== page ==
Beyond worries about market stability, critics of passive investing are also concerned that its growth has led to a sort of financial oligarchy in which large asset managers like Vanguard Group, BlackRock and State Street Global Advisors are the largest shareholders in many of the largest publicly traded U.S. companies.
Even Jack Bogle, the founder of Vanguard and the father of index investing, expressed concerns in a Wall Street Journal op-ed published two months before his death in early 2019 that passive investing had potentially grown too big for its own good.
"It seems only a matter of time until index mutual funds cross the 50% mark. If that were to happen, the 'Big Three' might own 30% or more of the U.S. stock market — effective control," Bogle wrote. "I do not believe that such concentration would serve the national interest."
Vanguard declined to comment on the point Bogle raised in his op-ed, and instead pointed out the well-documented benefits for passive investors.
"Many broadly diversified index funds have very low expense ratios, which enables investors to keep more of the returns earned by their funds — and those savings can compound over the long term to make a meaningful impact on investors' ability to meet their goals," said Dan Reyes, Vanguard's global head of portfolio review department. "As Vanguard founder John C. Bogle often said, 'in investing, you get what you don't pay for.'"
Reyes added that indexing also benefits from low tracking error: "Some actively managed funds, on the other hand, can have periods of tremendous outperformance followed by periods of painful underperformance. Too many investors chase returns and invest in a fund after its period of outperformance, then abandon the fund near its lows following its underperformance — a buy high, sell low strategy that is doomed to fail," Reyes said. "The relative predictability of index funds can help some investors stay on track through the ups and downs of the market."
Reyes also rejected the idea that the growth of passive investing was messing with stock prices. "One thing that's important to keep in mind about index funds is that they're the ultimate buy-and-hold investors. So index funds generally have only modest effects on the markets because they trade so infrequently. In fact, Vanguard estimates that indexing accounts for less than 5% of all trading in the stock market. Trading by active managers is more than sufficient to enable efficient price discovery in the markets," Reyes said.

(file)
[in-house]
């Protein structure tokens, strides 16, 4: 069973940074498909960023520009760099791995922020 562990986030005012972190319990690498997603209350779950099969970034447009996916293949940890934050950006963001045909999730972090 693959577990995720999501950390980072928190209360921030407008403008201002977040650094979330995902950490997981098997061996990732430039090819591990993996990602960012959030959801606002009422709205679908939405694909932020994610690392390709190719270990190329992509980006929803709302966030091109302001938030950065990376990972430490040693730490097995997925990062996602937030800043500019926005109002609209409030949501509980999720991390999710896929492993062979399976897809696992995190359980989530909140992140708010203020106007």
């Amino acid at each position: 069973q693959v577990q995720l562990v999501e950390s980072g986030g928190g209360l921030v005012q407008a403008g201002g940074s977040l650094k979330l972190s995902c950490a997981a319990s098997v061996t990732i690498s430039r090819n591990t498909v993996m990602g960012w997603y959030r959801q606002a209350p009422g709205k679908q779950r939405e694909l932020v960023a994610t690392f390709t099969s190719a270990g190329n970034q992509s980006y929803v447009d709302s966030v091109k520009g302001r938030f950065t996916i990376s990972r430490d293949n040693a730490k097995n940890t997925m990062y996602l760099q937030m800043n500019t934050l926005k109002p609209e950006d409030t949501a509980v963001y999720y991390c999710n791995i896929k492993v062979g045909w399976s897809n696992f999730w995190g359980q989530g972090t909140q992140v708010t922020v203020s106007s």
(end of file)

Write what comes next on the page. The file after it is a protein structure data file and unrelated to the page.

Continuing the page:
The "Big Three" managers — BlackRock, Vanguard and State Street — have come under fire for the sheer size of their passive investing products. The three firms held a collective 22% stake in S&P 500 companies at the end of 2021, and represented a quarter of the votes cast at annual meetings of those companies. For 90% of those S&P 500 companies, one of the Big Three is the largest shareholder.
Activists and politicians alike have pushed back against the growing dominance the three firms have in the market, but BlackRock in particular has become a lightning rod for the criticism.
BlackRock, the largest asset manager in the world with $9.1 trillion in assets under management, has large active and passive businesses. But the firm's meteoric rise to the top is inextricably tied to the growth of its passive iShares ETF business, which it acquired in 2009 from Barclays Global Investors.
BlackRock's growing influence has made it a particular target for politicians and activists on both sides of the political spectrum as CEO Larry Fink's embrace of ESG investing put the firm in the crosshairs of Republican politicians, who have argued that ESG investing unfairly hurts the energy industry.
Meanwhile, climate activists, too, have blasted BlackRock for not being aggressive enough in pushing companies to meet climate goals, heckling firm executives at public events and protesting at BlackRock offices.
The blowback has led to changes at BlackRock: last year, the company started paying for round-the-clock security for Fink and Rob Kapito, president and director of BlackRock. Fink has also attempted to wash his hands of the souring ESG discourse, saying in June that he would no longer use the term ESG because it had become "totally weaponized."
BlackRock has also been expanding its voting choice program, which allows select clients to vote their own shares, to a broader slice of investors. Other firms, too, have followed in BlackRock's footsteps, offering their clients the opportunity to vote their own shares.
Though BlackRock's passive products have had the spotlight for the past decade, there are signs that the firm's actively managed funds are having a renaissance as BlackRock tries to burnish its reputation as more than just a passive manager.
The firm has been at the forefront of lowering fees for its customers of both active and passively managed strategies.
Speaking at a Semafor event in New York on Oct. 3, BlackRock senior managing director Mark Wiedman, who is also the firm's head of international and corporate strategy, said he believes the conversation has "moved on from active vs. passive" and is now about price compression and value for money for customers.
"Yes, of course, you're seeing the continued growth of index equities, for example, and index fixed income, but the really big impact has actually been on price competition on active mandates, in a world that didn't even have price competition 10 years ago," Wiedman said. "Basically, customers are saying 'In a world where money costs something, I want you to really show your value for money. And if you're really good, I'll pay you. And if you can't prove to me you're really good, I really need you to knock the price down dramatically.'"